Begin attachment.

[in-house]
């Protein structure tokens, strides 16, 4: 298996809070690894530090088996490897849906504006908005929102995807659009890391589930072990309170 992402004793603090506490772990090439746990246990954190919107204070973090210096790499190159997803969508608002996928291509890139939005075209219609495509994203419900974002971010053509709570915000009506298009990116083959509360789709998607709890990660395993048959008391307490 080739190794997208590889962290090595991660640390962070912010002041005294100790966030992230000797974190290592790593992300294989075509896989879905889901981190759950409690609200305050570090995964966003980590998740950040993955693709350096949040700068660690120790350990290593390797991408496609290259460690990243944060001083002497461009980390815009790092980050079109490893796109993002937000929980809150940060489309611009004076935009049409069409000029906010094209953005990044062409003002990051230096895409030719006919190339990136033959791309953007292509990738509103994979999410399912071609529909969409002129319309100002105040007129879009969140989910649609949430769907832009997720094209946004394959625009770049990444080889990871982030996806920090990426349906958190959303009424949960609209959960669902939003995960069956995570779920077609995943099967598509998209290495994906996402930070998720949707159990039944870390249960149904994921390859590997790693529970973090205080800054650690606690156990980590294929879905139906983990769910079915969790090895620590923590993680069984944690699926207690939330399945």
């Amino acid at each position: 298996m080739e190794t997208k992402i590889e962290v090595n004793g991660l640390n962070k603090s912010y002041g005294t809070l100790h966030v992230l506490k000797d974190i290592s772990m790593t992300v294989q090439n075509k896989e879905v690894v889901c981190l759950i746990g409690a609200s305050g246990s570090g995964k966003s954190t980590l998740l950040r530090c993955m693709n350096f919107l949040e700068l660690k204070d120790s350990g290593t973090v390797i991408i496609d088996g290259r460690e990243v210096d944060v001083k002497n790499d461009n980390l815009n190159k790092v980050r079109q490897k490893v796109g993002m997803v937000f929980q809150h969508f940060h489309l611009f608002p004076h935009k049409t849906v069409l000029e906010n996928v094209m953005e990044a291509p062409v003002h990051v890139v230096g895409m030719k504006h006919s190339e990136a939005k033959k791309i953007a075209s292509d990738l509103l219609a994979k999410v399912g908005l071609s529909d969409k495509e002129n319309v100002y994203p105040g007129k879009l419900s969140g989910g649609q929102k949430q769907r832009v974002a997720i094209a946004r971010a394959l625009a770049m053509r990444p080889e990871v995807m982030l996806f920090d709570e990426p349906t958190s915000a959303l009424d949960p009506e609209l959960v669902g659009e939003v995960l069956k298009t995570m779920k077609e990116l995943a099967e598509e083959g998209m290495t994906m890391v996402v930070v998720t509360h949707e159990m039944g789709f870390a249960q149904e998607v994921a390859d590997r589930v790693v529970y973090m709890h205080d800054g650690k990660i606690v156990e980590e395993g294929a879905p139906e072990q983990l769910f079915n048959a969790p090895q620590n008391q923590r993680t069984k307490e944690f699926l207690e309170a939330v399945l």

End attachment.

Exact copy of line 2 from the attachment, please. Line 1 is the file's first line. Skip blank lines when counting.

């Protein structure tokens, strides 16, 4: 298996809070690894530090088996490897849906504006908005929102995807659009890391589930072990309170 992402004793603090506490772990090439746990246990954190919107204070973090210096790499190159997803969508608002996928291509890139939005075209219609495509994203419900974002971010053509709570915000009506298009990116083959509360789709998607709890990660395993048959008391307490 080739190794997208590889962290090595991660640390962070912010002041005294100790966030992230000797974190290592790593992300294989075509896989879905889901981190759950409690609200305050570090995964966003980590998740950040993955693709350096949040700068660690120790350990290593390797991408496609290259460690990243944060001083002497461009980390815009790092980050079109490893796109993002937000929980809150940060489309611009004076935009049409069409000029906010094209953005990044062409003002990051230096895409030719006919190339990136033959791309953007292509990738509103994979999410399912071609529909969409002129319309100002105040007129879009969140989910649609949430769907832009997720094209946004394959625009770049990444080889990871982030996806920090990426349906958190959303009424949960609209959960669902939003995960069956995570779920077609995943099967598509998209290495994906996402930070998720949707159990039944870390249960149904994921390859590997790693529970973090205080800054650690606690156990980590294929879905139906983990769910079915969790090895620590923590993680069984944690699926207690939330399945």